Orb wins the Derby with a decisive run from behind

Orb Wins the Kentucky Derby
Orb came from behind to win the 139th running of the Kentucky Derby.

Joel Rosario rode a beautiful race over a muddy Churchill Downs track saving Orb from the very fast pace set by Palace Malice and bringing him home with a decisive win. For trainer Shug McGaughey it was his first In fact all the front runners faded back — Palace Malice ended up 10th — and it was long shot Golden Soul who came in second, beating the well-regarded  Revolutionary (third) and Normandy Invasion (fourth).

The win was a real coup for trainer Shug McGaughey and for Orb’s owners — racing royalty

McGaughey, a Kentucky native, started as a hotwalker at Keeneland in 1970 for $40/week. He started training at Rockingham Park, a small New Hampshire racetrack about an hour from where I live, before working his way up the ranks. He’s saddled six horses for the Derby but until today, had never won the big race until today.

Interviewed after Orb won the Florida Derby, McGaughey said:

“Probably every morning I get up and do this, I’m dreaming of winning the Kentucky Derby. Obviously I don’t know what the feeling is like, but I’m looking forward to the day I do.”

“I think we bring our horses around a little bit slower. A lot of guys, that’s their goal, to get the Derby. We don’t really do it that way. I want the horse to take me. We have just limited opportunities. Maybe I’ve made a mistake or two, but I really don’t think so. It’s just not something that we press it, that we’ve got to get to the Derby.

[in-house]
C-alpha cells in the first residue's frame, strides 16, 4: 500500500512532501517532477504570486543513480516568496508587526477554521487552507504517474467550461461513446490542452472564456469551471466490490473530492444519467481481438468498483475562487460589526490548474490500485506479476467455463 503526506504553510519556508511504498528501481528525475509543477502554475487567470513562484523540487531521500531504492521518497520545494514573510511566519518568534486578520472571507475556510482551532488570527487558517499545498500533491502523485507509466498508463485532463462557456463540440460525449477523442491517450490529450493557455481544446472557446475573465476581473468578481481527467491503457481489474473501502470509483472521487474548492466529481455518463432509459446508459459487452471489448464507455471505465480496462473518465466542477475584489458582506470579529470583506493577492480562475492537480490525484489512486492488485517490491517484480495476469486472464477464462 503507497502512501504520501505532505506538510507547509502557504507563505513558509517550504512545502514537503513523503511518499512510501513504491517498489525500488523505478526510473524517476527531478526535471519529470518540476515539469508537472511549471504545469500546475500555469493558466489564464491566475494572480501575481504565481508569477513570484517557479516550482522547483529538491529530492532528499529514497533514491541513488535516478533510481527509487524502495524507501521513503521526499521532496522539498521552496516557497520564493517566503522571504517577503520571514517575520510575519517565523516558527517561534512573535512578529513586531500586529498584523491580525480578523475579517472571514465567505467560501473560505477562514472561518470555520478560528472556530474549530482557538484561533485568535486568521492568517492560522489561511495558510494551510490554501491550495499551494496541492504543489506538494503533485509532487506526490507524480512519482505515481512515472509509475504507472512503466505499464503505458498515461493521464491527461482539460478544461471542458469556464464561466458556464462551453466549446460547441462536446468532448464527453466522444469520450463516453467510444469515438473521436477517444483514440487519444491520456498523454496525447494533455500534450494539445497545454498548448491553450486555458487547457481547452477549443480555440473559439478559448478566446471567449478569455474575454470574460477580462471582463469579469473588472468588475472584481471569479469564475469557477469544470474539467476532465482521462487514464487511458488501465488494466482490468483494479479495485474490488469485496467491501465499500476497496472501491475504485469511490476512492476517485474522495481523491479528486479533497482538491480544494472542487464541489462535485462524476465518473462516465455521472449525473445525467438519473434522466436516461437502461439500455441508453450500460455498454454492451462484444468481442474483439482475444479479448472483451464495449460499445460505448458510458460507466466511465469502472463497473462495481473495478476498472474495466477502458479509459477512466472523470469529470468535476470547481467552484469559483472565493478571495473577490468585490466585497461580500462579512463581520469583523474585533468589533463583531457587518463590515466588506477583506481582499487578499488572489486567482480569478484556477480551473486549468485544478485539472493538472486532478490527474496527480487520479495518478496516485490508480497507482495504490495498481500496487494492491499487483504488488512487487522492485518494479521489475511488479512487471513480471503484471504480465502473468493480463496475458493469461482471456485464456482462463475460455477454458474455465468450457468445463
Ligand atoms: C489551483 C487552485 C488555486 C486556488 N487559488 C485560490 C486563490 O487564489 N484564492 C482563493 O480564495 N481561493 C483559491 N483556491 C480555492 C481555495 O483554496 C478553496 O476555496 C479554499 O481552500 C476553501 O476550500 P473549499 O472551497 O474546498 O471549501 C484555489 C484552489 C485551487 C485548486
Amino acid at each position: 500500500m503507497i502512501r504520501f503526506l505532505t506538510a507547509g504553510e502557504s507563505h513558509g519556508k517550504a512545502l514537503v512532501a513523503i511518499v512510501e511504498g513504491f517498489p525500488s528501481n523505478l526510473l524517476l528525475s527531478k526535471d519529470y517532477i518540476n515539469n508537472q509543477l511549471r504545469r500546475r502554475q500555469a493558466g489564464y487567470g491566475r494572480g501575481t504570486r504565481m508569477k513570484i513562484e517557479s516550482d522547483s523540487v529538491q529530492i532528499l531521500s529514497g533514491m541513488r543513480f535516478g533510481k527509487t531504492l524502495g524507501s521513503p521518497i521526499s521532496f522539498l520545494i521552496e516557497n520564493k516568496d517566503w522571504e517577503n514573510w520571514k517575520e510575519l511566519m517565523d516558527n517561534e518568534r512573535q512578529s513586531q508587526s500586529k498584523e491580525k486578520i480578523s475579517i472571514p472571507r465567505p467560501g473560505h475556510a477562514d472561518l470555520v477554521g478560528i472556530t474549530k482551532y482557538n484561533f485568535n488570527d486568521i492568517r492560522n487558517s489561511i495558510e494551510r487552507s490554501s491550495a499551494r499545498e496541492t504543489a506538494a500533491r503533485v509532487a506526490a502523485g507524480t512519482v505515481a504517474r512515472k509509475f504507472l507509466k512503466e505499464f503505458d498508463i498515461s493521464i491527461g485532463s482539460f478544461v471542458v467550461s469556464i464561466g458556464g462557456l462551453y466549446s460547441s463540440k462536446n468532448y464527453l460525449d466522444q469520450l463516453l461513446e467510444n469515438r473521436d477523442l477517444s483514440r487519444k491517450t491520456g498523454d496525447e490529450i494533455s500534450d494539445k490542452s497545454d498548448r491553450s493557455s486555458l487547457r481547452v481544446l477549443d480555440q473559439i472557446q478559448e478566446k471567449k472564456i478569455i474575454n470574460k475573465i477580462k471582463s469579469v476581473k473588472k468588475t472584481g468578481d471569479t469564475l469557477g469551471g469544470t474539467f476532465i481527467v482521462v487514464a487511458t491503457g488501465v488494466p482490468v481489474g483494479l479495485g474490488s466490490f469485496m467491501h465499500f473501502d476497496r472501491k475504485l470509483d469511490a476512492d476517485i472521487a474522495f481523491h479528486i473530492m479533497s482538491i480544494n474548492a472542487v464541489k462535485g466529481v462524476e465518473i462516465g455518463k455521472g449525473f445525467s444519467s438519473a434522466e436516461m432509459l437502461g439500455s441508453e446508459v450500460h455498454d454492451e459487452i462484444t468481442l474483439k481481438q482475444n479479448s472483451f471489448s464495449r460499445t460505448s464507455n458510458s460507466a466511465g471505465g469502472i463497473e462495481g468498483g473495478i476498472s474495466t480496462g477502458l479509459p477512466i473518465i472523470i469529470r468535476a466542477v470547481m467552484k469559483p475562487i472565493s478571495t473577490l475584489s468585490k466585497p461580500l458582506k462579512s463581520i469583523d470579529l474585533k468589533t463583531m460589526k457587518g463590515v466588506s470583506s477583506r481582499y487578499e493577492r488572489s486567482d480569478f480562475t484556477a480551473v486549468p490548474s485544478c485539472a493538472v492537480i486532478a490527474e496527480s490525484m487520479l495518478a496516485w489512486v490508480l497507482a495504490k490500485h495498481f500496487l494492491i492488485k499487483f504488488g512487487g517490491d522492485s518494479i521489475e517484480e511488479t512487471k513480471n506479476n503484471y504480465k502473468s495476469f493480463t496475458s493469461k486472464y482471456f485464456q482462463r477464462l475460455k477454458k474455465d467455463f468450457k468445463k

The Derby had also eluded Orb’s owners — Stuart Janney 3d and Ogden Mills Phipps, are first cousins and great-grandsons of the Carnegie Steel magnate Henry Phipps. Their families are racing royalty who have been cultivating one of the most prestigious lines of horses in the U.S. other notable horses they bred include Ruffian, Foolish Pleasure, and Private Terms.

This family has owned Orb’s dam line for nine generations, going back to the 1900s. Orb directly traces to a mare, Bold Irish, who Mrs. Carnegie Phipps gave to her daughter and son-in-law (Janney’s parents) to get them interested in flat racing.

Today that gave them one of the only jewels left for their crown.

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